Bouddhanath Stupa

Boudhanath Stupa is the largest stupa in Nepal whis is very rich in Buddhist symbolism. The stupa is located in the wown of Boudha on the eastern outside of Kathmandu. Boudhanath was built in the 14th century after the Mughal invasions, various interesting legends are told regarding the reasons for its construction. After the arrival of thousands of Tibetans following the  Chinese invasion, the temple has become one of the most important centers of Tibetan Buddhism.Today it remains an important place of pilgrimage and meditation for Tibetan Buddhists and local Nepalese as well as a popular tourist site.

This very imposing stupa is believed to house some of the remains of previous great sages and the bones of Buddha.  Believers walk in a clockwise direction around the stupa to pay their respects and have their wishes granted. It is also believed that walking around in an anti-clockwise direction is disrepectful although you can see foreigners doing just that maybe due to the fact that they do not know better or are just plain ignorant, so they are not guilty… Gurus (Buddhist teachers) will tell you to walk around the stupa 7 times if you wish to have your desires granted.  Each round will take about 5 to 10 mintues depending on your speed or the crowd that are always present at any time of the day especially during the Buddhist festive season such as Buddha’s birthday etc.

There is a wall surrounding the stupa with prayer wheels inplanted in the wall for devotees to manipulate so that their prayers will be heard.  Each turn of the wheel represent one prayer and there are dozens of wheels to turn so may it take a while.  Just follow the person in front so that you will not miss any wheel.  You can enter and climb up to the top platform surrounding the round dome and take photographs there, but the best vantage points are away from the stupa so as to show the whole structure in your photo.

There are many souvenir shops surround the stupa selling tankas (Buddhist holy paintings), prayer beads, prayer wheels, and all manner of tourist artifacts such as bronze bells, taras (Buddhist figurines), rosaries, books, etc for you to browse and purchase.  You are advised to bargain the price down, usually by as much as 50%, but it is a good idea to buy from fixed price shops as these prices are already discounted and very reasonable compared to those with no fixed pricing.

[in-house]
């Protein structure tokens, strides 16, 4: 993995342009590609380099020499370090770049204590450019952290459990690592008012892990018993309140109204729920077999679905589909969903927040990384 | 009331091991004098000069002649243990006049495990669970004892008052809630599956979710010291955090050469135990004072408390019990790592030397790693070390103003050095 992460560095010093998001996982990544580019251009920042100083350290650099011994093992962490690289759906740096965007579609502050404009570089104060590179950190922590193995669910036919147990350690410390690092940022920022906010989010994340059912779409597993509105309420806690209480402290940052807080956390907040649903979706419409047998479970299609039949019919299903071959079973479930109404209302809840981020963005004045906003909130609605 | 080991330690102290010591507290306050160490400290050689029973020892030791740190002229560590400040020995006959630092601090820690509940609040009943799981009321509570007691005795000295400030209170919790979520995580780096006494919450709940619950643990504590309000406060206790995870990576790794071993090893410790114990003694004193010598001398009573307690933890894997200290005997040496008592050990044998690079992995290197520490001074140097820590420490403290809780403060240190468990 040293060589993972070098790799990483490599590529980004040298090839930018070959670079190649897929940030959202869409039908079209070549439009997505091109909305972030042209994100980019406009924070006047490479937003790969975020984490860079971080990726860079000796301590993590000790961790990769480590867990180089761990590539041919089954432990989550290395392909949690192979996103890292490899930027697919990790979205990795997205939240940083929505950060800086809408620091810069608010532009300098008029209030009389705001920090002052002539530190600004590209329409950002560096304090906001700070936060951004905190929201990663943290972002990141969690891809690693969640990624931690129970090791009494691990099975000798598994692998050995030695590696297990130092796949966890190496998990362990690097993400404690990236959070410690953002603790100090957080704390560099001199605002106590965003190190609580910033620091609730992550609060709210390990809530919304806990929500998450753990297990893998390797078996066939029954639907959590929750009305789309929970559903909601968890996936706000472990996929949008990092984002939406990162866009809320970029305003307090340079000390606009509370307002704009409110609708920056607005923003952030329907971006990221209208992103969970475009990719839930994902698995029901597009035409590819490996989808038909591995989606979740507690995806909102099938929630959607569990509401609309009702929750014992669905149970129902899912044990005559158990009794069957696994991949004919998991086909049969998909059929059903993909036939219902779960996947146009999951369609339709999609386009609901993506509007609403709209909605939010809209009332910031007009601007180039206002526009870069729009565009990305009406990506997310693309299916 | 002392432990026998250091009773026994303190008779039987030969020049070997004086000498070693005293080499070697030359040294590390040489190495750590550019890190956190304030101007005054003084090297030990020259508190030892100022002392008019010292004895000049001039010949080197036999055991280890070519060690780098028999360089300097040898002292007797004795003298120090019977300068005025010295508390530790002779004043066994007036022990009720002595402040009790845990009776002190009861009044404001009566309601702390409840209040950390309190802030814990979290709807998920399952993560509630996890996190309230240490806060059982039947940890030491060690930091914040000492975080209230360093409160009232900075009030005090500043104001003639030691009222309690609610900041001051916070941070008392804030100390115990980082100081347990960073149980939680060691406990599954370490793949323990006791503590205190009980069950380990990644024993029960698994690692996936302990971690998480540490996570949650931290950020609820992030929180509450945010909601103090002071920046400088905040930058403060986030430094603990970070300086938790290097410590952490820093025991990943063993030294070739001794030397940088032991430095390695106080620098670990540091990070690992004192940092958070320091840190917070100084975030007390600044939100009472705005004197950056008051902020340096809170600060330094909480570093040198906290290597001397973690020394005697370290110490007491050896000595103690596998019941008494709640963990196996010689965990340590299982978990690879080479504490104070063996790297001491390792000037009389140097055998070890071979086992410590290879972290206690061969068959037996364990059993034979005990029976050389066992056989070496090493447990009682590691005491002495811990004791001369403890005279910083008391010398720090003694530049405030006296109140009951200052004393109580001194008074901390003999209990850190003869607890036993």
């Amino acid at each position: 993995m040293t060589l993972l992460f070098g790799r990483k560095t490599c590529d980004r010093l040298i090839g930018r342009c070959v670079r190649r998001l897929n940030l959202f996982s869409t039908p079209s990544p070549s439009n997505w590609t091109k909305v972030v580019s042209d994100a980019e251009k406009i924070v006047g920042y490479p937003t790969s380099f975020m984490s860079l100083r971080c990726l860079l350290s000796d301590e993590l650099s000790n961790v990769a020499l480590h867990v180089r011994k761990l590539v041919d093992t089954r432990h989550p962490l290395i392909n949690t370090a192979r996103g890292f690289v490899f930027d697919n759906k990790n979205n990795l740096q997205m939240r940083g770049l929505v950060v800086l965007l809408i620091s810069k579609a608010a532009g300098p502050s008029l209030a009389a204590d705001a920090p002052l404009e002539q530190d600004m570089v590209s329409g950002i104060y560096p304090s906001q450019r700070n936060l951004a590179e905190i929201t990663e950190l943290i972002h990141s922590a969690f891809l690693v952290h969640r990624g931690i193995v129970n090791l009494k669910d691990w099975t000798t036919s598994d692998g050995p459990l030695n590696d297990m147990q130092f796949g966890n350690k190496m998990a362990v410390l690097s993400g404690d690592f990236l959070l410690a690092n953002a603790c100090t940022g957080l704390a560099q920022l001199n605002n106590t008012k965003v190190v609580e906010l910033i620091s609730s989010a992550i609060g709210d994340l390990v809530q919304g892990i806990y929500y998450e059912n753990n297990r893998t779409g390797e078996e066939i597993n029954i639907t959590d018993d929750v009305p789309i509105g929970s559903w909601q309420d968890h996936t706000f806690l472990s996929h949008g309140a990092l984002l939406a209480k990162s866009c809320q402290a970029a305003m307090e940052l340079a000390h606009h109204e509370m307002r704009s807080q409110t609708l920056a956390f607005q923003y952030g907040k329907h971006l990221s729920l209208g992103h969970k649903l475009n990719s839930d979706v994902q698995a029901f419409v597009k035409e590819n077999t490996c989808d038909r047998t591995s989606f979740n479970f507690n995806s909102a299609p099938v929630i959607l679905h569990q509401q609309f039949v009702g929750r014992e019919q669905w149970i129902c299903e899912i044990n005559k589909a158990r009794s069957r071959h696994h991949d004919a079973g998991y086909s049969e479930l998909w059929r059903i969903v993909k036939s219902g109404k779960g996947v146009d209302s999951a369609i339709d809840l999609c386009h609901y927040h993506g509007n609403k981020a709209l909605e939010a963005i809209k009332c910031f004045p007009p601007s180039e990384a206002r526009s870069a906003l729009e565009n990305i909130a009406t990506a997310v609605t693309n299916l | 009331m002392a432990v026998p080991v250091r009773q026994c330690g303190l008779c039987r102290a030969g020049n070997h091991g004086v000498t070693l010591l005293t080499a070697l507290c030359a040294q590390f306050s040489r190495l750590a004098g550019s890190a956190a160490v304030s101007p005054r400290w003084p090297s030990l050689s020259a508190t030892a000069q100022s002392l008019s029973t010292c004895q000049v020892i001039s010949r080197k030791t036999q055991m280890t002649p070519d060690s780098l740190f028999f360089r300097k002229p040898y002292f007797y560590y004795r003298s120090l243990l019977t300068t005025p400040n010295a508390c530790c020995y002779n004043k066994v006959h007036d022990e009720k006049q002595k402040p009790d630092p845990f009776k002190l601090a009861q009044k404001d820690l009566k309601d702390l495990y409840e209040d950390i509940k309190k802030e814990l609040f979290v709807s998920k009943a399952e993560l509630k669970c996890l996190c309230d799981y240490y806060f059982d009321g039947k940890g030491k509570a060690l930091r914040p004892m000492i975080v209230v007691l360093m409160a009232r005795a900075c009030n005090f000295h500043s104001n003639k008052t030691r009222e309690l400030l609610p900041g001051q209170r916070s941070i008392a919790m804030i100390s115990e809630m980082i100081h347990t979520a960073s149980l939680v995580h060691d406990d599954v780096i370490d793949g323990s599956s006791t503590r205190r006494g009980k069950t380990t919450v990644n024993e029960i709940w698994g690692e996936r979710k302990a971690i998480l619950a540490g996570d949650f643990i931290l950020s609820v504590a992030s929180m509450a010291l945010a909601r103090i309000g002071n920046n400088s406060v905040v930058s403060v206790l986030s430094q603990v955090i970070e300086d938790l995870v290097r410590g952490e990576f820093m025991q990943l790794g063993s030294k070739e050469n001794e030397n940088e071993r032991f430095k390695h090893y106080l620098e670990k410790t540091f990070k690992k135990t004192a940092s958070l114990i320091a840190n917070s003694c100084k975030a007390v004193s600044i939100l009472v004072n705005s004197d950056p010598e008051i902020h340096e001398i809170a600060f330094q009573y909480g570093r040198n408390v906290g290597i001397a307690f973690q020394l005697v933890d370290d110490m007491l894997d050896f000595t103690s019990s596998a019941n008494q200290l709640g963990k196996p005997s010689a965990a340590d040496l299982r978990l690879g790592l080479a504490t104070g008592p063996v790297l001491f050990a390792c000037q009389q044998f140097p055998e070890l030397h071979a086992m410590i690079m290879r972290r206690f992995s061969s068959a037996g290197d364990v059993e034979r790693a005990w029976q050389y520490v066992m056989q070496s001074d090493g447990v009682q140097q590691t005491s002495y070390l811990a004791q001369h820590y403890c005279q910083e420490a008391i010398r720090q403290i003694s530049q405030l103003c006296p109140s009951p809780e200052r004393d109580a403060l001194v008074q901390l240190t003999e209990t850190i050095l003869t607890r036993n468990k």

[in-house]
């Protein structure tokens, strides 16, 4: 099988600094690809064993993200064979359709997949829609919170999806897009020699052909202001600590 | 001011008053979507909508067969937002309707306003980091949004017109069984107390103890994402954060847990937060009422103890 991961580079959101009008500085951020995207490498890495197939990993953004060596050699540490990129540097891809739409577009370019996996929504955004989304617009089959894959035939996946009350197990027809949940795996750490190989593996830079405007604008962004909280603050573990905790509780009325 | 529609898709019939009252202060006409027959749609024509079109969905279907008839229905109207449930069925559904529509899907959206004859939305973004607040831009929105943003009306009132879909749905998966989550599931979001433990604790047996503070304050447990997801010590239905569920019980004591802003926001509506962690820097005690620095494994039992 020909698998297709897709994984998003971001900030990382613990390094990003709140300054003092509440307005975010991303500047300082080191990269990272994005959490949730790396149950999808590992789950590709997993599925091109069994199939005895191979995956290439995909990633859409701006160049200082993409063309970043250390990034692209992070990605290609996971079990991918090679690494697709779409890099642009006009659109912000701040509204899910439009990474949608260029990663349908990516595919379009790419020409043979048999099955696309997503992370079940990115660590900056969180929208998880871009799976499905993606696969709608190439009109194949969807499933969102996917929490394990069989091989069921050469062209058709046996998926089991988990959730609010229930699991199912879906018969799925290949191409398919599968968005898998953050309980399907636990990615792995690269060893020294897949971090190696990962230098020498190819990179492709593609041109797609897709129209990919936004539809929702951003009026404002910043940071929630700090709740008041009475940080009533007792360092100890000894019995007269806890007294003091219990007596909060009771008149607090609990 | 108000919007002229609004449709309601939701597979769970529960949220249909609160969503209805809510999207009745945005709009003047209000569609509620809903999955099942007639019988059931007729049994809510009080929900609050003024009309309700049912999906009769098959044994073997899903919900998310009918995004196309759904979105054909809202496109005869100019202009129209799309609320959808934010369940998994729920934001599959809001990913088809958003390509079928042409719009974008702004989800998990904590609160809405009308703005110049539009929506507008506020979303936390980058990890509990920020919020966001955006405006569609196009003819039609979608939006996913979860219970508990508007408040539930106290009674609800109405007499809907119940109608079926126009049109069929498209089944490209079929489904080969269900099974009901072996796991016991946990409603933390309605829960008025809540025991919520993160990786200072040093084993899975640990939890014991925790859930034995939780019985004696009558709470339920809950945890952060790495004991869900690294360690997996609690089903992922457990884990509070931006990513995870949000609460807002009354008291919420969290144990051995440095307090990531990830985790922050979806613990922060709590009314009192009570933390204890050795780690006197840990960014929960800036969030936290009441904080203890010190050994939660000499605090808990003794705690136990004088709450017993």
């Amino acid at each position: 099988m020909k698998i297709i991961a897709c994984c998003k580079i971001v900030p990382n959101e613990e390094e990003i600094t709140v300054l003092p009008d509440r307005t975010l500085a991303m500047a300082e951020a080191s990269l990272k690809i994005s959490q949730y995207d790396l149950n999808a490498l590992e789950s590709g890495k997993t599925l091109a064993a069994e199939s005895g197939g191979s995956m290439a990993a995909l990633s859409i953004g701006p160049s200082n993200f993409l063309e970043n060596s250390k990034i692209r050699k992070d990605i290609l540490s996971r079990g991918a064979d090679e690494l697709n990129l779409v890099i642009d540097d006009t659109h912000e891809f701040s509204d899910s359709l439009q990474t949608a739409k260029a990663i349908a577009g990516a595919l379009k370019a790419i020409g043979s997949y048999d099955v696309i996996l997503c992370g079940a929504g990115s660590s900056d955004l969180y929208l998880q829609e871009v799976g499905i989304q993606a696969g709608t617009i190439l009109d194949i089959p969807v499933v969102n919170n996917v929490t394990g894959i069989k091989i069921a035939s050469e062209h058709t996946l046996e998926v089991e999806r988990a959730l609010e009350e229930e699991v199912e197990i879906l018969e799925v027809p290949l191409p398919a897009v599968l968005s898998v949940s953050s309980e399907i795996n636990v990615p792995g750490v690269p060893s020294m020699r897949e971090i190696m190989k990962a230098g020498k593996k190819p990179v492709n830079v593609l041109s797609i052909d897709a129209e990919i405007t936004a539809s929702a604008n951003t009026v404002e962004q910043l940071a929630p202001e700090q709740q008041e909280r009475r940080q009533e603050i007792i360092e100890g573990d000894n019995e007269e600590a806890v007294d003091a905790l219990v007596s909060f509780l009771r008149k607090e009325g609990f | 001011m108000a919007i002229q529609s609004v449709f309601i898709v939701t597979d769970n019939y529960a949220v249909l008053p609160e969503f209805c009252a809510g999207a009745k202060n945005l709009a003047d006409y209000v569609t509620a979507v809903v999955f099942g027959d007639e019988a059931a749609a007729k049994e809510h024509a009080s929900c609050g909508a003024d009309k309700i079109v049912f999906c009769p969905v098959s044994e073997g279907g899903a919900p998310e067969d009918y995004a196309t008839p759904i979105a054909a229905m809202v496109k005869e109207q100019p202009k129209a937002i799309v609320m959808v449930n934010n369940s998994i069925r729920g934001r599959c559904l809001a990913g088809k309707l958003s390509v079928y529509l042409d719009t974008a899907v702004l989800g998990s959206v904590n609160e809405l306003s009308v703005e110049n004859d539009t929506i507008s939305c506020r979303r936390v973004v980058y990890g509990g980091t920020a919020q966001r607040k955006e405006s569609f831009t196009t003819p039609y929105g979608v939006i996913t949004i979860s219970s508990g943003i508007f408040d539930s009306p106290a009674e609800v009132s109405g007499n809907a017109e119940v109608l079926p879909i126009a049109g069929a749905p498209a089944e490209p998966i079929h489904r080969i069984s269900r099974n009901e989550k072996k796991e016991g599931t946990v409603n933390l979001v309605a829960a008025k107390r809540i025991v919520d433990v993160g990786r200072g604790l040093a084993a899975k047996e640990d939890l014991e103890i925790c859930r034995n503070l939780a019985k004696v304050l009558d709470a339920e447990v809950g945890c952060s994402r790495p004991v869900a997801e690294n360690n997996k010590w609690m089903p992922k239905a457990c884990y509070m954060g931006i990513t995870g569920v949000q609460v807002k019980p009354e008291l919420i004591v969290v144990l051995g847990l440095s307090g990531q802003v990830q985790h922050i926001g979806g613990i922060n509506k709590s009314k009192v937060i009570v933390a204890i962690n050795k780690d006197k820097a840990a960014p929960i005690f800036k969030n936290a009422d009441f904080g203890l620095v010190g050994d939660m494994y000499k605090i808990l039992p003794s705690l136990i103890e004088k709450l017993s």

There are also many eateries and restaurants where you can rest and have your meals if hungry.  Prices are very reasonable compared to the more up-market places in other parts of the world.  Remember this is a third world country and the prices are adjusted accordingly.  There are also many monasteries around this area for you to explore.  There is a big map on the wall facing  the stupa’s main entrance detailing all the monasteries and it would take more than one day for you to see all of them.  It is advisable to seek the help of the people milling around and ask for the largest and more imposing monasteries to visit.  There is one just outside the stupa and facing the dome which is a must see.  During puja (prayer) days the monastery will be filled with nuns and monks who do chanting and prayers inside the monastery which is very captivating and photographic.  Do ask for permission before snapping any photos and always bear in mind that flash may not be tolerated.  Imagine having flash popping in your face in a darkened room while you are praying.  It could disrupt proceedings and you will be one very embarassed and unpopular photographer  in all of Nepal !